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Report on Business Saskatoon restaurant scheduling company 7shifts raises $10-million in financing

Jordan Boesch's 7shifts uses cloud-based software to simplify the scheduling of restaurant employees.

DAVID STOBBE/David Stobbe

Coming from a family of quick-service restaurateurs, Jordan Boesch can vividly recall his father’s desk covered in sticky notes with staff shift requests. So after teaching himself to code, he set out to make that all-consuming task simpler – at least for his father’s Quiznos locations in Regina.

About five years ago, that idea became a full-fledged company: 7shifts Employee Scheduling Software Inc. And since then, the restaurant industry has taken notice of the Saskatoon company, with more than 250,000 workers and 10,000 locations using the cloud-based software that simplifies scheduling and communication with employees about their shifts into an app.

“We took the biggest problem that restaurants face today, which is labour, and asked, ‘How can we do this 10 times better?' ” Mr. Boesch, 31, the company’s chief executive, said in an interview this week. “… We believe scheduling should happen automatically instead of sitting in a back room with a bunch of papers trying to figure it out.”

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After several smaller rounds of funding, 7shifts will announce on Thursday that it has raised US$10-million in financing, led by New York private-equity group Napier Park Financial Partners alongside New York’s Teamworthy Ventures, Toronto’s Relay Ventures and U.S. hiring-service entrepreneur Peter Harrison. The venture-funding deal is a milestone for Saskatchewan – the biggest cloud-tech deal in the province since 2013, when the Canadian tech sector began to mature after the financial crisis, according to data from the Canadian Venture Capital & Private Equity Association (CVCA).

7shifts uses artificial-intelligence technology to predict staffing needs based on everything from historical sales to the weather – which it says can help restaurants become more efficient and profitable. Mr. Boesch said he wants to invest the new capital in machine learning to help operators build what he calls “the perfect schedule,” forecasting sales and staffing needs with a level of accuracy that exceeds the 90 per cent the company claims now.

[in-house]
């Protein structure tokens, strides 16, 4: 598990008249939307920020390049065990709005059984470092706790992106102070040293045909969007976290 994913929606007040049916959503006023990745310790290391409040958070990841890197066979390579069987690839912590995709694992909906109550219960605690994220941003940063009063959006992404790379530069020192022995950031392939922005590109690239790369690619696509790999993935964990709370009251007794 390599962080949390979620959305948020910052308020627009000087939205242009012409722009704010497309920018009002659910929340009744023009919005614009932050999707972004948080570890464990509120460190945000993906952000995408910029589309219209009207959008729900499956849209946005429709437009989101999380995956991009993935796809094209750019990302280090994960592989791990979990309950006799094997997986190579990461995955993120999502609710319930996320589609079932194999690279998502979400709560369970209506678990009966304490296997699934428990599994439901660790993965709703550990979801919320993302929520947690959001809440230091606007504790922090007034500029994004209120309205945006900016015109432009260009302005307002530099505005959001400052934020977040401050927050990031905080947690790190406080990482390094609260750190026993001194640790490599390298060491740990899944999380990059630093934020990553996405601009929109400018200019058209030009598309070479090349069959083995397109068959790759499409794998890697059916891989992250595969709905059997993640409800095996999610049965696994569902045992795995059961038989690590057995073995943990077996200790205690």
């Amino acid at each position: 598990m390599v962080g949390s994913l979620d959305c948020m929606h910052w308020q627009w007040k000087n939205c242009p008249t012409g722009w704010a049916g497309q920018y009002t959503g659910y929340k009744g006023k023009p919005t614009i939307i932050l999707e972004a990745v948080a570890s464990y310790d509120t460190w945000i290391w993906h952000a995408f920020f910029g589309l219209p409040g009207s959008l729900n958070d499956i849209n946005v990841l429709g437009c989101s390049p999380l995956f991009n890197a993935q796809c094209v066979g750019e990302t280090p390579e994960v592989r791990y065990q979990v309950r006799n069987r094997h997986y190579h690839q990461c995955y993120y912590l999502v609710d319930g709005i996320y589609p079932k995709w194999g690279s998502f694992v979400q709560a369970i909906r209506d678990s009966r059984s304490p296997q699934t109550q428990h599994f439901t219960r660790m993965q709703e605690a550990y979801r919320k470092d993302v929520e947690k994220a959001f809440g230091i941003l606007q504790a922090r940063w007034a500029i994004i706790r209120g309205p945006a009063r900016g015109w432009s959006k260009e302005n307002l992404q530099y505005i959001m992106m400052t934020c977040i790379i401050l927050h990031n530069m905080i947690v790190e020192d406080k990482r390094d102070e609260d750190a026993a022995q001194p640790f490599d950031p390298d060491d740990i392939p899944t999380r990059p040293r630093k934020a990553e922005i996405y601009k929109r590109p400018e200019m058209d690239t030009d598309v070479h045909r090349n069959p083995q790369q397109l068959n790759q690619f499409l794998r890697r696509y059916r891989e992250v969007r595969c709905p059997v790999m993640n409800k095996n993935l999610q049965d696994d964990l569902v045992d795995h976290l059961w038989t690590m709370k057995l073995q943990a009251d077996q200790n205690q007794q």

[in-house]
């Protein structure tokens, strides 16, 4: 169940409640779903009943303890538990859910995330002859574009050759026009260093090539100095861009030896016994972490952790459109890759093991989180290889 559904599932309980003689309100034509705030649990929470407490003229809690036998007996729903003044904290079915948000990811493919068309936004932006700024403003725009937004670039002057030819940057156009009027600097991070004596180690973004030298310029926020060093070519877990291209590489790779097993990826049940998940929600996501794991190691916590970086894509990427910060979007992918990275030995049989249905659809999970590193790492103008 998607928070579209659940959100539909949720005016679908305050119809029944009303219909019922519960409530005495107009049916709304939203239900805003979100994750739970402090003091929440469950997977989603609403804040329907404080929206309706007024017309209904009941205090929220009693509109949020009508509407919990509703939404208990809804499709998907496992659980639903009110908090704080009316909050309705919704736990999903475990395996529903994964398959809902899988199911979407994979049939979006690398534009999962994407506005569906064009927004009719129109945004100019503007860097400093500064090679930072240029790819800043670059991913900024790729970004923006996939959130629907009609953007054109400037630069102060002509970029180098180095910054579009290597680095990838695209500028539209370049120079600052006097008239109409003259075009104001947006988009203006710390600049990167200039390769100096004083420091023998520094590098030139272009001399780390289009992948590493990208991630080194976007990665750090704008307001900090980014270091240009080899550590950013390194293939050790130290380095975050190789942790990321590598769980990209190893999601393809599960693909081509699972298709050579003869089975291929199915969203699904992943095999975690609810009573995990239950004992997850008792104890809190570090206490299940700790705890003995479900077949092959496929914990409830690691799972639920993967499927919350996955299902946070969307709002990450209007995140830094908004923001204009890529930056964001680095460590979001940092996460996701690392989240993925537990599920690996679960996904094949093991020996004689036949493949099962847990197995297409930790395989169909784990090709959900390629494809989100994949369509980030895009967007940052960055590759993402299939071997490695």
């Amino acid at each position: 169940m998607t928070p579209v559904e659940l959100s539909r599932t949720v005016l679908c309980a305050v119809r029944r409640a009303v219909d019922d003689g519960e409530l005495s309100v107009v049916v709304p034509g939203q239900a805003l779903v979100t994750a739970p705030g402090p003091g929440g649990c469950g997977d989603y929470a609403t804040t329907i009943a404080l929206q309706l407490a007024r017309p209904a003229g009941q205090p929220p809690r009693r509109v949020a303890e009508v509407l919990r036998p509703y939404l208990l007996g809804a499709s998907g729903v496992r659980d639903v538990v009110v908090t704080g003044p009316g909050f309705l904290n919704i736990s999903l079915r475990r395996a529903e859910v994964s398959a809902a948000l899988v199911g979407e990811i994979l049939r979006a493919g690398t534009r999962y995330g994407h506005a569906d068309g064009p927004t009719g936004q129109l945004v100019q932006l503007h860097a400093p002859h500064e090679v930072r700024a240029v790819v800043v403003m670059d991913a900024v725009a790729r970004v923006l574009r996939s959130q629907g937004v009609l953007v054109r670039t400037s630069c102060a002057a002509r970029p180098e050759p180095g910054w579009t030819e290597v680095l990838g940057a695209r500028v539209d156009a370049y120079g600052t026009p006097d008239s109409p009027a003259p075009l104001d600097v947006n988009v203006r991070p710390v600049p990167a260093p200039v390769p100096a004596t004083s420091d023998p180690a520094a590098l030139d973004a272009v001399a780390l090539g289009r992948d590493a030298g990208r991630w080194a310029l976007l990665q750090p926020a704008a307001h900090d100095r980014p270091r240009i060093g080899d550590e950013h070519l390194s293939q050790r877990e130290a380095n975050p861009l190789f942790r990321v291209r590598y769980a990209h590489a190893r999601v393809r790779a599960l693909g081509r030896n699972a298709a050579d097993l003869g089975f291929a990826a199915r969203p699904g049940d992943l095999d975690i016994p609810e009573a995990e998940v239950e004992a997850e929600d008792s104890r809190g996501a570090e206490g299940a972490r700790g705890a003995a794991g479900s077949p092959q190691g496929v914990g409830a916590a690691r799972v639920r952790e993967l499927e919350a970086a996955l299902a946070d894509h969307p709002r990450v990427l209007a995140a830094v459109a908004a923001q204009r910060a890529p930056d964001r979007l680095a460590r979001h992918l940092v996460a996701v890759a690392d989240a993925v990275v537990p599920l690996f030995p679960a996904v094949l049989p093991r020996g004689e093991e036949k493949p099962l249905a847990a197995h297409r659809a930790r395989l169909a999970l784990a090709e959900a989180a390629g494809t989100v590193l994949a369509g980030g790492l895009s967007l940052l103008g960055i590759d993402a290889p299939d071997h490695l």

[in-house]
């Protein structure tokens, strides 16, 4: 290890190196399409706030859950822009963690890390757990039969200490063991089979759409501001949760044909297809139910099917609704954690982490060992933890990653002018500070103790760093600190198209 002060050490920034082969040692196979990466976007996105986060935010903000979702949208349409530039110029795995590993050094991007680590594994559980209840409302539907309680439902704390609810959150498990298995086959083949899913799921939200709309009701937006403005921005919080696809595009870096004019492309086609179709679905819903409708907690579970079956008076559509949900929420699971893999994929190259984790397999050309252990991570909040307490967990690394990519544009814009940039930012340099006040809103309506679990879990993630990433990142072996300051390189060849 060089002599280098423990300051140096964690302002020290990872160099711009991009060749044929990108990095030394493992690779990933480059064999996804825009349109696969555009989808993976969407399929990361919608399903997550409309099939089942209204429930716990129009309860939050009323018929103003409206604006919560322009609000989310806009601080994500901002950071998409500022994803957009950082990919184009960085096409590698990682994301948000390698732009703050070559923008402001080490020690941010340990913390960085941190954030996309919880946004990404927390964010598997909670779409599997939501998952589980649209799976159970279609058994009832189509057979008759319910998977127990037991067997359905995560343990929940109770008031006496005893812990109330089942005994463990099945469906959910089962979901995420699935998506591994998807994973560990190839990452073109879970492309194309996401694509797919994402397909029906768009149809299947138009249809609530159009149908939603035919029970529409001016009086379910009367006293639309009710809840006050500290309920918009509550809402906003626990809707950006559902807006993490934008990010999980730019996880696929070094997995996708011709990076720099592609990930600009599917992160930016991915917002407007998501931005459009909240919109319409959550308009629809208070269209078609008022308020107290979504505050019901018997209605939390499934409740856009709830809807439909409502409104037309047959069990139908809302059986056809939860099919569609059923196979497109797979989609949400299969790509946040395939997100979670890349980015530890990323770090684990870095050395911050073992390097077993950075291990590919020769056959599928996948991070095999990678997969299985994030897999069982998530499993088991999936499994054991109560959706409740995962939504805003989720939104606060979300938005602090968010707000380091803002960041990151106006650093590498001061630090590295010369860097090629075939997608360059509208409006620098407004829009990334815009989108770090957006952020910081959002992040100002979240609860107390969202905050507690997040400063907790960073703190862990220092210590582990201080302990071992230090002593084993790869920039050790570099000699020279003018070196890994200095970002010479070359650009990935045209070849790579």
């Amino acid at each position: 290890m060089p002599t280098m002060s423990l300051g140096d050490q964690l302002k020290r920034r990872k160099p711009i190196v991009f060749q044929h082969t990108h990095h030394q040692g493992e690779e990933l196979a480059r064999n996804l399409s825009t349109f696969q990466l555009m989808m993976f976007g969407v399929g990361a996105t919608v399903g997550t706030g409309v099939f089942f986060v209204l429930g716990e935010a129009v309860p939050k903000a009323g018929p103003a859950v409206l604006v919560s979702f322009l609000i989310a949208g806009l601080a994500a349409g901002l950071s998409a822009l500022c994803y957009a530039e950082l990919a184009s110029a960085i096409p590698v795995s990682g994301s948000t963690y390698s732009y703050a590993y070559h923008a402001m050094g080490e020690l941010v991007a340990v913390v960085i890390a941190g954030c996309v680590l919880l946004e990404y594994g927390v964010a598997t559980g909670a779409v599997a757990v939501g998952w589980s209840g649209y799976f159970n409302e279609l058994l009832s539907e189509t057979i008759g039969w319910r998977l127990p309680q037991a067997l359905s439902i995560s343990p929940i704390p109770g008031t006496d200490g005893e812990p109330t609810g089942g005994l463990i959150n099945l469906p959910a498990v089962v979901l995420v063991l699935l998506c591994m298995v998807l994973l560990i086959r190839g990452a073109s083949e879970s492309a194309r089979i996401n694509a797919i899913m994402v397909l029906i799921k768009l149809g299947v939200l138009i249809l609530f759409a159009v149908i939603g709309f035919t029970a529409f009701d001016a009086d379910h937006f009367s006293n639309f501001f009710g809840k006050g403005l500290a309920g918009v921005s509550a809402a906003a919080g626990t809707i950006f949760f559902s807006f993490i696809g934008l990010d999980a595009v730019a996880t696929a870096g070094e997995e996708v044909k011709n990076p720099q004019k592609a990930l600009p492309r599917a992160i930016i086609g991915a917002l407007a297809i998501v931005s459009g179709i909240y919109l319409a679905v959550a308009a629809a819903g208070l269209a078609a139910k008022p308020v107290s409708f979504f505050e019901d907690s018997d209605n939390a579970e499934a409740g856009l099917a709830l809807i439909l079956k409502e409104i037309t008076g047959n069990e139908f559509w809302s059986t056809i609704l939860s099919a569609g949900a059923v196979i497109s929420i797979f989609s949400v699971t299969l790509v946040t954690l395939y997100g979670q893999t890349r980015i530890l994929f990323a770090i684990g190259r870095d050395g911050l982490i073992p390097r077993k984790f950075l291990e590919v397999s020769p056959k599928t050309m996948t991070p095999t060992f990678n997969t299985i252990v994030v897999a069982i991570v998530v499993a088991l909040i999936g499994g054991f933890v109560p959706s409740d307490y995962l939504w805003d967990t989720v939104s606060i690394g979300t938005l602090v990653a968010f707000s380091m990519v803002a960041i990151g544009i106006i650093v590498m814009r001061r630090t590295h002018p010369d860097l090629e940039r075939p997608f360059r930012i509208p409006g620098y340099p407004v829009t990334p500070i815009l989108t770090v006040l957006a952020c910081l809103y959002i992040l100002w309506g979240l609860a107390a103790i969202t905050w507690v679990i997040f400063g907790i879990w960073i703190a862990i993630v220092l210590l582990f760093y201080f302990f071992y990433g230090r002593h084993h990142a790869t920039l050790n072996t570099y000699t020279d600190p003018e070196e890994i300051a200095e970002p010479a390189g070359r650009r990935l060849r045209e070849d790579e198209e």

He also hopes to expand the company’s product-development and sales teams in Saskatoon and Toronto, with the former honing in on helping restaurateurs stay compliant with their local labour laws. And while 7shifts served mainly independent restaurants in the beginning, Mr. Boesch said he hopes to partner with more large brands, such as the Canadian chain Smoke’s Poutinerie, which has become one of the company’s biggest clients.

Jason Evanochko, who owns and operates a Smoke’s location in Saskatoon, says he adopted 7shifts software within months of opening in 2015. Mr. Evanochko had grown frustrated with spending two or three hours planning employee schedules in an Excel spreadsheet after 16-hour restaurant shifts.

“Being able to have this kind of software, for any business, is paramount in today’s market, with costs continually being driven up,” he said. He let other franchisees know about 7shifts, he said, and its product has been adopted widely within the chain.

7shifts was officially founded in 2014 by Mr. Boesch, his wife Andrée Carpentier and Johannes Lindenbaum – its vice-presidents of product and engineering, respectively – but began as a side-project for Mr. Boesch as he and Ms. Carpentier moved between Ottawa, France and Saskatchewan for school and work. After the co-founders took part in the Boost VC accelerator program in California’s Bay Area, they eventually set up shop in Saskatoon, with a satellite office in Toronto for sales and marketing staff. The company employs 80 people, and Mr. Boesch said he hopes to increase that to 120 by the end of 2019 with help from the new round of funding.

Napier Park’s partners said they have been fascinated with the restaurant market since 2014, estimating they have talked to as many as 50 startups in the food service industry; the firm co-led a $16.3-million financing round in 2017 for Toronto point-of-sale (POS) software company TouchBistro Inc. Much of 7shifts’ growth has come from integrating its software with that of POS firms such as TouchBistro and Montreal’s Lightspeed POS Inc. It was TouchBistro that helped connect the private-equity firm with 7shifts.

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“We’ve spent a lot of time talking to restaurant operators, and have heard at length the challenges it takes just to run a restaurant,” said Ned May, a managing director of Napier Park. “For us, it was very clear that around scheduling and workforce management, 7shifts has the preeminent solution.” He said he can envision 7shifts eventually expanding its services to build similar solutions for issues with hiring, payroll and engagement.

Encouraged by regional successes such as Winnipeg-based food-delivery service SkipTheDishes, which Britain’s Just Eat PLC acquired in 2016, Mr. Boesch said he believes the Prairies can be a hotbed for Canadian startups: “Because we have such a hard-working mentality in the Prairies, the aggression and ability to learn here outweighs a lot of larger areas where people take startups for granted.”

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